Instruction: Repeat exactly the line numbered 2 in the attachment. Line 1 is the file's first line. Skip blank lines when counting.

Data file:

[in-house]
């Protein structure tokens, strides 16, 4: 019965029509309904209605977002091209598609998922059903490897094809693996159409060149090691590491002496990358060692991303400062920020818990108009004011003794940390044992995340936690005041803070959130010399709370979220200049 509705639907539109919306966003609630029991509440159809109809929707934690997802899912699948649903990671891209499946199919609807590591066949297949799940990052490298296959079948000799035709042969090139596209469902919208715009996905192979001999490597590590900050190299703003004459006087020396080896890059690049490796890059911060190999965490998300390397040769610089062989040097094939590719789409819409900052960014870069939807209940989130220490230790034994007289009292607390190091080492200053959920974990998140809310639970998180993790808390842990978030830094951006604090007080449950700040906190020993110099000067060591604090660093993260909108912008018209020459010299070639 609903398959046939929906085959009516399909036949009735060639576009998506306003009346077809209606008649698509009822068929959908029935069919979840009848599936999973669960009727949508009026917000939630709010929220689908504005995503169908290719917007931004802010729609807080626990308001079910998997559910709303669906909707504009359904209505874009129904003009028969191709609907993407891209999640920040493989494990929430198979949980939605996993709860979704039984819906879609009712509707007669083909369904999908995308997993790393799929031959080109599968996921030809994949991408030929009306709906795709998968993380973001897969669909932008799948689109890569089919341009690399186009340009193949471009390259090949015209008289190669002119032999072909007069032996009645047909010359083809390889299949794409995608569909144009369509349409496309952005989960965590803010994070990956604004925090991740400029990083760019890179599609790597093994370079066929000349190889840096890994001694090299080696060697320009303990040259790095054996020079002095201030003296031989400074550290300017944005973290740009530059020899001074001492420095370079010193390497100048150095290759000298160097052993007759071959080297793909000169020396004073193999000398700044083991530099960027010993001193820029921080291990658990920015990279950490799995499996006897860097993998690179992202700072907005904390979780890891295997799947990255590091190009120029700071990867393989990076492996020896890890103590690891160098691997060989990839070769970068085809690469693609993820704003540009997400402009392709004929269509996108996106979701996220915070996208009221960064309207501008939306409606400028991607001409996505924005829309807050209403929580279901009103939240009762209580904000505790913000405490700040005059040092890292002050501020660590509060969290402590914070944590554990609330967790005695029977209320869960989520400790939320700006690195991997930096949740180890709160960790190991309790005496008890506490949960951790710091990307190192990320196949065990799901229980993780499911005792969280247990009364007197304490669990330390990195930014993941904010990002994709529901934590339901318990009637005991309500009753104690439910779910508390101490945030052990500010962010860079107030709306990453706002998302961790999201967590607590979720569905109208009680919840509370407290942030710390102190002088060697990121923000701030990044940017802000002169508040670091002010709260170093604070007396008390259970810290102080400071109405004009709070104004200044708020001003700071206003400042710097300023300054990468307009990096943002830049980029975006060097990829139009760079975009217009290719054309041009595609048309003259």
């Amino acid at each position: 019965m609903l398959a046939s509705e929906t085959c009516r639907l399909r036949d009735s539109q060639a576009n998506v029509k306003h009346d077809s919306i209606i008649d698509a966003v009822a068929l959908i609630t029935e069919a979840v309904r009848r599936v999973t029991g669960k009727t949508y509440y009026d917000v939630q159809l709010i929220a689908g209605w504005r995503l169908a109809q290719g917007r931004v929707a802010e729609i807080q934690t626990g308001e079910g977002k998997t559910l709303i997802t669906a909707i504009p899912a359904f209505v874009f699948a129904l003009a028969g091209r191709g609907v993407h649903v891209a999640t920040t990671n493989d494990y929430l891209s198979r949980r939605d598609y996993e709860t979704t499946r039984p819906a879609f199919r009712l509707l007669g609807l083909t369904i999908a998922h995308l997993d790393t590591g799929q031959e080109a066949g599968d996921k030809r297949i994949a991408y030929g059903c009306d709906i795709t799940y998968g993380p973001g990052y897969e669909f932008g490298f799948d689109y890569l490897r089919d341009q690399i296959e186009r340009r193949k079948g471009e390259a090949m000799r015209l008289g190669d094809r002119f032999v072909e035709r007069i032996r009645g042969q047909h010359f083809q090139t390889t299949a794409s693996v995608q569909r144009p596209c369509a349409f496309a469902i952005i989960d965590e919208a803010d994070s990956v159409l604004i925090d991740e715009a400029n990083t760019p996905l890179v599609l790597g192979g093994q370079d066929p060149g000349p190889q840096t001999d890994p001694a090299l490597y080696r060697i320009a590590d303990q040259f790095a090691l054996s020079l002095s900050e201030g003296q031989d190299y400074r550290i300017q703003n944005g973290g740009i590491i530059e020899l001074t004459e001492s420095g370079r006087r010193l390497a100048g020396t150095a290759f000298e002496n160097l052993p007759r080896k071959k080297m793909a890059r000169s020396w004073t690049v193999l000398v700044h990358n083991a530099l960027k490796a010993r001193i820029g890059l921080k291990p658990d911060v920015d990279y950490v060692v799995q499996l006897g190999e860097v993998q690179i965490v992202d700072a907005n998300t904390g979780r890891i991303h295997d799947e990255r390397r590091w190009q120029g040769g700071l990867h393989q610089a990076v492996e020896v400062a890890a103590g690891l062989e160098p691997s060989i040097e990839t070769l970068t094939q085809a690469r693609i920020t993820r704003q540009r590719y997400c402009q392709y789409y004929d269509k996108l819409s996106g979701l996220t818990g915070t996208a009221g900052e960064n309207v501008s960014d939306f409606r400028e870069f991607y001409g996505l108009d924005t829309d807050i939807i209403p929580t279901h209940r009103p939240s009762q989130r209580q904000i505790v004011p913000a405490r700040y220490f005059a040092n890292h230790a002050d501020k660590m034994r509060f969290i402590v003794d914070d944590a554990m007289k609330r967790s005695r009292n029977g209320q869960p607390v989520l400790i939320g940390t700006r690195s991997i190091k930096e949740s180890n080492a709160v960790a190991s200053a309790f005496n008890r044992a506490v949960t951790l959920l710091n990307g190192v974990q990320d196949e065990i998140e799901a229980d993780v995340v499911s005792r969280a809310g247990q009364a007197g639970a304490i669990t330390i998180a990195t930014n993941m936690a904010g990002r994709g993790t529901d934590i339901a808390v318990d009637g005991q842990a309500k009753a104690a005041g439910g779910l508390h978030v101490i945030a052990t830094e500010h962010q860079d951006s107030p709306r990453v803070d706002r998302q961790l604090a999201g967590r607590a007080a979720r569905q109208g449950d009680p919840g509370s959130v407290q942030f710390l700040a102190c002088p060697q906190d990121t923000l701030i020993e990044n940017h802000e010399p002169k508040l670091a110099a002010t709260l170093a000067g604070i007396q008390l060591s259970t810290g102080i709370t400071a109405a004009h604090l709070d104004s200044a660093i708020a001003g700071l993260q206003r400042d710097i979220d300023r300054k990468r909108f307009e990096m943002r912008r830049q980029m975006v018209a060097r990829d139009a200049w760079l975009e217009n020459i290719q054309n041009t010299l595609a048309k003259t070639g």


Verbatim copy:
């Protein structure tokens, strides 16, 4: 019965029509309904209605977002091209598609998922059903490897094809693996159409060149090691590491002496990358060692991303400062920020818990108009004011003794940390044992995340936690005041803070959130010399709370979220200049 509705639907539109919306966003609630029991509440159809109809929707934690997802899912699948649903990671891209499946199919609807590591066949297949799940990052490298296959079948000799035709042969090139596209469902919208715009996905192979001999490597590590900050190299703003004459006087020396080896890059690049490796890059911060190999965490998300390397040769610089062989040097094939590719789409819409900052960014870069939807209940989130220490230790034994007289009292607390190091080492200053959920974990998140809310639970998180993790808390842990978030830094951006604090007080449950700040906190020993110099000067060591604090660093993260909108912008018209020459010299070639 609903398959046939929906085959009516399909036949009735060639576009998506306003009346077809209606008649698509009822068929959908029935069919979840009848599936999973669960009727949508009026917000939630709010929220689908504005995503169908290719917007931004802010729609807080626990308001079910998997559910709303669906909707504009359904209505874009129904003009028969191709609907993407891209999640920040493989494990929430198979949980939605996993709860979704039984819906879609009712509707007669083909369904999908995308997993790393799929031959080109599968996921030809994949991408030929009306709906795709998968993380973001897969669909932008799948689109890569089919341009690399186009340009193949471009390259090949015209008289190669002119032999072909007069032996009645047909010359083809390889299949794409995608569909144009369509349409496309952005989960965590803010994070990956604004925090991740400029990083760019890179599609790597093994370079066929000349190889840096890994001694090299080696060697320009303990040259790095054996020079002095201030003296031989400074550290300017944005973290740009530059020899001074001492420095370079010193390497100048150095290759000298160097052993007759071959080297793909000169020396004073193999000398700044083991530099960027010993001193820029921080291990658990920015990279950490799995499996006897860097993998690179992202700072907005904390979780890891295997799947990255590091190009120029700071990867393989990076492996020896890890103590690891160098691997060989990839070769970068085809690469693609993820704003540009997400402009392709004929269509996108996106979701996220915070996208009221960064309207501008939306409606400028991607001409996505924005829309807050209403929580279901009103939240009762209580904000505790913000405490700040005059040092890292002050501020660590509060969290402590914070944590554990609330967790005695029977209320869960989520400790939320700006690195991997930096949740180890709160960790190991309790005496008890506490949960951790710091990307190192990320196949065990799901229980993780499911005792969280247990009364007197304490669990330390990195930014993941904010990002994709529901934590339901318990009637005991309500009753104690439910779910508390101490945030052990500010962010860079107030709306990453706002998302961790999201967590607590979720569905109208009680919840509370407290942030710390102190002088060697990121923000701030990044940017802000002169508040670091002010709260170093604070007396008390259970810290102080400071109405004009709070104004200044708020001003700071206003400042710097300023300054990468307009990096943002830049980029975006060097990829139009760079975009217009290719054309041009595609048309003259």